Image of ZX81 sunset

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ZX81 sunset


Circuit Portraits is an ongoing art project that finally shines some light on that chunk of fibreglass and copper that lurks inside our most loved machines.

The Sinclair ZX81 was released in 1981. I remember it with great disdain, I found it next to impossible to use, and very unrewarding. Only recently it occurred to me that I was only 3 years old when we had one in the house and so maybe I was being unfair to it's memory. These dinky little machines were a big hit for Sinclair though, and they sold 1.5 million of them, so they were doing something right.

I still think it must have been some kind of penance to try and get anything done on that tiny, membrane keyboard, but it looked pretty futuristic, thanks to Richard Dickinson's award winning industrial design on the case.

After acquiring a dead ZX81, I was delighted and fascinated to find that this had one of the first versions of PCB in it, with wonderful free-style, ungridded traces marked on it. Only the top side has solder mask too. This design was made by Richard Altwasser, a talented engineer who worked at Sinclair at the time. He marked out the design on an large-scale plan of the board, using gridding tape to create the lines. The finished board was then photographed and reduced to create the proper-sized negatives.

Because the tracks are not fixed to a grid, this layout is fairly unusual, even for the time. Subsequent versions of the ZX81 are gridded.

So this donor machine was 33 years old, and I imagine it had been sitting in a dusty box for thirty of those years. I solemnly broke it open, cleaned it, stripped the components, scanned it, and traced it, painstakingly laying out the lines like Altwasser did, only on a computer this time. We've got it easy these days, you all know it.

I created separations and screens for the four layers (background, bottom copper, top copper and through-holes). Each layer of each print is individually hand-pulled on a silkscreen press using four different mixed colours of acrylic ink, onto 300gsm textured Somerset Satin paper, in the basement of my studio here in Edinburgh, Scotland.

The printed area is just less than A4 (7 1/2 x 10 inches, or 18.5 x 25.5cm), the paper itself is 15 x 11 inches, or 38 x 28cm. The orientation is not fixed, this can be hung portrait or landscape.

This is an open edition, signed by the artist. That's me. There will be other editions in different colours in the future, so keep your eyes open, or send me a suggestion.


This project highlights the individuality that the people that made these artefacts bring to their work. The circuits I have chosen to feature are ones that have significance to me, either because our family had one, I had good memories of using them at friends houses, or because I coveted them badly!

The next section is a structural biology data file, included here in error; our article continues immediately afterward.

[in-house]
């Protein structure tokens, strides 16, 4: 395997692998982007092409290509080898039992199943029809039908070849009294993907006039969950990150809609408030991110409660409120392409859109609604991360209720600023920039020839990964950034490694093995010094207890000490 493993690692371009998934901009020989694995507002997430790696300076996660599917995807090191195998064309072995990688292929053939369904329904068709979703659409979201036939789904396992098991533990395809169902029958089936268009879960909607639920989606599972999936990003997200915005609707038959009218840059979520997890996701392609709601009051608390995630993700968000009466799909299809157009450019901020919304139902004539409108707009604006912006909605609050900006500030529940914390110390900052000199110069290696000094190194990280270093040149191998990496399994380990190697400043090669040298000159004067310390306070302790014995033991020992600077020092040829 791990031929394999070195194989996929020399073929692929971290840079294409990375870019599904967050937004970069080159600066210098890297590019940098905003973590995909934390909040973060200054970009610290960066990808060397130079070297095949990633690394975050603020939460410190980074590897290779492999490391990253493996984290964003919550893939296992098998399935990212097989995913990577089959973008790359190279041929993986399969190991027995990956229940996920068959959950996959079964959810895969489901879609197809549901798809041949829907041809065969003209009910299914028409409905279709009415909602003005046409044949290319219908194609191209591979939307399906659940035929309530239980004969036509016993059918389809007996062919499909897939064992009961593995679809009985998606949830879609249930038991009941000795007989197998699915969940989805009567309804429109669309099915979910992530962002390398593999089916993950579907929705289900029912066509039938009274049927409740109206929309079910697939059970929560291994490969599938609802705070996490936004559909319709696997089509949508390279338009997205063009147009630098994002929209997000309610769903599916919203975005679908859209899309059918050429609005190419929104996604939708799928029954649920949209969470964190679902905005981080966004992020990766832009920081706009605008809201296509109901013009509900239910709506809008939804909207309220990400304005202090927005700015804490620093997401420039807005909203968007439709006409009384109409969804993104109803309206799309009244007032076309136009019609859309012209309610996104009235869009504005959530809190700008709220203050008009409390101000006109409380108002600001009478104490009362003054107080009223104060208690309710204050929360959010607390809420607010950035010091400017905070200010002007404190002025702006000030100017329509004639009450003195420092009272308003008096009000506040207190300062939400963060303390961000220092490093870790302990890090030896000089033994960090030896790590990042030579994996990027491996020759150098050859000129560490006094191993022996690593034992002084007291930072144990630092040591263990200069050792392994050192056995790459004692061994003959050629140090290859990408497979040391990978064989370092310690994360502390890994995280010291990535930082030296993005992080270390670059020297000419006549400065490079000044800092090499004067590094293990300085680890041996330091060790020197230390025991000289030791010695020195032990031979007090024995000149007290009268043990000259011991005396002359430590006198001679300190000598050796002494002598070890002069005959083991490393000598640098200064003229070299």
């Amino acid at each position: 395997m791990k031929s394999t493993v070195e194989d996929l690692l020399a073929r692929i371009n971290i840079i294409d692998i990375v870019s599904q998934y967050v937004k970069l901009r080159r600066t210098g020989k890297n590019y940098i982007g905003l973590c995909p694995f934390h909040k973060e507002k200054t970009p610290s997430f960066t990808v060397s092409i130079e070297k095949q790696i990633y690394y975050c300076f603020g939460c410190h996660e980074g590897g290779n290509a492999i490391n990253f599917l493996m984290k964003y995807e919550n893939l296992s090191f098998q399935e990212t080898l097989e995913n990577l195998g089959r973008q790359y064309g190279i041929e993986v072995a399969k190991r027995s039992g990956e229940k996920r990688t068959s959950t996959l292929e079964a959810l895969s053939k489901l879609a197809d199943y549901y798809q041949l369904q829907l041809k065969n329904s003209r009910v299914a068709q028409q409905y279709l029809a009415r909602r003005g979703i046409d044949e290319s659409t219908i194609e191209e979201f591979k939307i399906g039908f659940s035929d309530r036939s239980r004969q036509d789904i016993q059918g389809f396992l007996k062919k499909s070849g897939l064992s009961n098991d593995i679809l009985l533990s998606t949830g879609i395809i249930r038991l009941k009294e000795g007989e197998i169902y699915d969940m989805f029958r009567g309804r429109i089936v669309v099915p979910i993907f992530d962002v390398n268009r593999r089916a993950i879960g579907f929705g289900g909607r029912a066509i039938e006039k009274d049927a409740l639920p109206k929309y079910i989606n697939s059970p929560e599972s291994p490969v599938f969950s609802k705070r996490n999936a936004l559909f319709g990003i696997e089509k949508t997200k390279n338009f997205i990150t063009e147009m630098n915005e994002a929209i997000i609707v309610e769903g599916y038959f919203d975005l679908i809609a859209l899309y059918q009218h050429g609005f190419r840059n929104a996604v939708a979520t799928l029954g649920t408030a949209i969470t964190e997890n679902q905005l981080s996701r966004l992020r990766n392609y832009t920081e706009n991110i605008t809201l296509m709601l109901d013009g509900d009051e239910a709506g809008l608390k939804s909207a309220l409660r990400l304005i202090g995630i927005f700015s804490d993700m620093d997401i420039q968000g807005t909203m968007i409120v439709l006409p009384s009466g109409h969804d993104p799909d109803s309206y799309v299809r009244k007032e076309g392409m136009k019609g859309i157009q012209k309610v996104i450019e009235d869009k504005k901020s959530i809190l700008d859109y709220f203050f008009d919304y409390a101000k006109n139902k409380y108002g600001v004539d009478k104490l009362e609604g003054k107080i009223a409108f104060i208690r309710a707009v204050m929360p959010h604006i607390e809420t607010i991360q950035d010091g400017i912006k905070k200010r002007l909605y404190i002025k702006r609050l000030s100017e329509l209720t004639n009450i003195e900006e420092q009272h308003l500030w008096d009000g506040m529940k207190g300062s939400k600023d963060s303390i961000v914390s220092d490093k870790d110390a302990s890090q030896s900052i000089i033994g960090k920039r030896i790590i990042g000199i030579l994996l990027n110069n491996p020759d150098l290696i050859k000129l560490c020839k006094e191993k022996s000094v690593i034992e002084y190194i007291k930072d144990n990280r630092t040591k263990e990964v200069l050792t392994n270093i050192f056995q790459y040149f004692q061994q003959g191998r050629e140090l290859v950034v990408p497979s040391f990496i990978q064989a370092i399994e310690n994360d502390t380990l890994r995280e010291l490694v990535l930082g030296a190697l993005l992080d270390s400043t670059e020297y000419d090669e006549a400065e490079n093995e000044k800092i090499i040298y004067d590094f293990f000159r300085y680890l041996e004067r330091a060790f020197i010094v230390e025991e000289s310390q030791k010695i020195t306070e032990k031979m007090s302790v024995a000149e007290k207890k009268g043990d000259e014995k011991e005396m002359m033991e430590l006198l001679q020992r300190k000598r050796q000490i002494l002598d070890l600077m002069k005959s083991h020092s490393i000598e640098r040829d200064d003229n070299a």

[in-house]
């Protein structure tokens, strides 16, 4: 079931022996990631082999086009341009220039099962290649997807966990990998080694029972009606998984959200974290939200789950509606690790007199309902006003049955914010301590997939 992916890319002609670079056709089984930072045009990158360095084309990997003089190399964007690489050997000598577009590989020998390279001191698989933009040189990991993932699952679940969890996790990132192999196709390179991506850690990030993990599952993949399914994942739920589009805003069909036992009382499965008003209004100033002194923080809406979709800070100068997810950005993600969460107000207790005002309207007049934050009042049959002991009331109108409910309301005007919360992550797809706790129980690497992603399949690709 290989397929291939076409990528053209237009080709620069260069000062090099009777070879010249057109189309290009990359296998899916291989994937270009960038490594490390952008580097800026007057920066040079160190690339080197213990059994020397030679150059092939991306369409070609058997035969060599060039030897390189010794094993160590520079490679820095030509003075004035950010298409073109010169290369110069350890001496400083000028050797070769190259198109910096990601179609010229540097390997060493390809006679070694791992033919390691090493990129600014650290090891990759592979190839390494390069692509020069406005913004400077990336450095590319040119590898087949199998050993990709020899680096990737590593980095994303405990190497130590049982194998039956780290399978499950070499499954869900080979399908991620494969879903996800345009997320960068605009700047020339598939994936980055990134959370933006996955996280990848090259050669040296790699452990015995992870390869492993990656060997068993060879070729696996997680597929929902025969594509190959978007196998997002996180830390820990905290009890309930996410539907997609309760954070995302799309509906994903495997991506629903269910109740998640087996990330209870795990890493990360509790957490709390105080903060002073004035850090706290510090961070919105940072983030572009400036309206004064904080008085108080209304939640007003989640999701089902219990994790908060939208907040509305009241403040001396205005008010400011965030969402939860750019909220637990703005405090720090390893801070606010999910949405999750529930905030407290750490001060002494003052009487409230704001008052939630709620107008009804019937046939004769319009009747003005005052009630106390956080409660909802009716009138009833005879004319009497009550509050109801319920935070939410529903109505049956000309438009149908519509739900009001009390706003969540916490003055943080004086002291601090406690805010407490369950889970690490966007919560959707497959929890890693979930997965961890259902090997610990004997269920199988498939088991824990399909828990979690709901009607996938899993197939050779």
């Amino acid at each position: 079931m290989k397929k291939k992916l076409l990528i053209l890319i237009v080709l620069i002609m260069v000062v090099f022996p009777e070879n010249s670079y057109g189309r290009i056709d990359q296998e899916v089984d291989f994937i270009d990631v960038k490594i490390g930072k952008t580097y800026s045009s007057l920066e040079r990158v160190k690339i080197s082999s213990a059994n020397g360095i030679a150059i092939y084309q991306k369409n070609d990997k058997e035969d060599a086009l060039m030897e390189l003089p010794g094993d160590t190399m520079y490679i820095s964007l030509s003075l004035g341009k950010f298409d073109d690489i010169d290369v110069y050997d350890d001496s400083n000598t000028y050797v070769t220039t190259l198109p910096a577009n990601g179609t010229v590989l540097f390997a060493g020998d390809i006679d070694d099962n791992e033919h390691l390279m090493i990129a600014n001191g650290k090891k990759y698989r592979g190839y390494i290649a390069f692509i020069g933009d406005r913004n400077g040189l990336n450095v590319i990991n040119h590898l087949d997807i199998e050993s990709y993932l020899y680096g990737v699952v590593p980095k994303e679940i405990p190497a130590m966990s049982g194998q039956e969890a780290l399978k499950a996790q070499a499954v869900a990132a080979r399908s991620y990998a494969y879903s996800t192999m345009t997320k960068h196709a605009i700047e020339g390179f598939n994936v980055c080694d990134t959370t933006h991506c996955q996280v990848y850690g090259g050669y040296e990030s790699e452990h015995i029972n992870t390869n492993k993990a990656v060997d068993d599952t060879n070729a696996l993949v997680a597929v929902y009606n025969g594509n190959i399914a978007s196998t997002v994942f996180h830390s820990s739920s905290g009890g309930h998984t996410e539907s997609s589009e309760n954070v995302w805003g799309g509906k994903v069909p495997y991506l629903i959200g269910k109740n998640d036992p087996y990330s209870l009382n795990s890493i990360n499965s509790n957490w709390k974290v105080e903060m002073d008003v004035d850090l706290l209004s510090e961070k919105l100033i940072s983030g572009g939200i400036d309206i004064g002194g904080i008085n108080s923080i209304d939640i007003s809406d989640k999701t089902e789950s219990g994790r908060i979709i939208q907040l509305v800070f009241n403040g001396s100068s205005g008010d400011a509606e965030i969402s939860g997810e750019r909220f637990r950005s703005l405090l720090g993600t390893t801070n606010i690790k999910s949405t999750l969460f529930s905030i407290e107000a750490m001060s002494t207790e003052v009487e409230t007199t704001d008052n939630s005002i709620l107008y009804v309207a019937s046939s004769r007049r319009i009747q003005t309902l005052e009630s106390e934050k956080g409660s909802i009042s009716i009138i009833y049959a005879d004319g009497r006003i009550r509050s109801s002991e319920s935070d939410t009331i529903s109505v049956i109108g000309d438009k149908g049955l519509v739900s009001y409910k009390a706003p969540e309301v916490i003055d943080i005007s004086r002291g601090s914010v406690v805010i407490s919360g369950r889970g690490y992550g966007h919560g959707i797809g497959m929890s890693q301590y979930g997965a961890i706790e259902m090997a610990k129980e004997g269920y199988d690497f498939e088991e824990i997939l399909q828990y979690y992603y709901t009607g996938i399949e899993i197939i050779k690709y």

They are curated from a golden era when consumer electronics still used relatively discrete components and the circuits themselves were open and simple. The days before computer-driven auto-routing could algorithmically calculate the most efficient routing scheme, with the fewest vias and the lowest impedance, in fact, the days when circuits were laid out on light-tables with gridding tape and set-squares. The days of Frogger and Pacman, of Horace Goes Ski-ing and Jetpac.

Engineers had their job to do, but for each design, had to choose only one of a thousand different ways to lay out their tracks. Each line was pored over for it's technical correctness, but ultimately there's a little bit of expression in each mark and swerve, in each routing decision.

None of it was ever intended to be looked at, but nevertheless, stripped of it's contextual markers - the case, buttons, lights, labels, connectors, components, and presented out-of-scale and on beautiful paper, under glass, the patterns reveal their purely aesthetic features and invite interpretation. A variation in density and detail play out a rhythm, and indicate a direction, movement.

Circuit boards, even now, are still produced industrially using a silkscreen technique, so the artists variation of this technique is very apt.


Prints are shipped rolled, face-out in a sturdy packing tube, with acid-free tissue paper and bubble wrap to protect it on it's journey. In the UK, it will be sent special delivery, a next-business-day, signed-for service. European shipping usually takes between two and four days, further afield can take up to ten business days.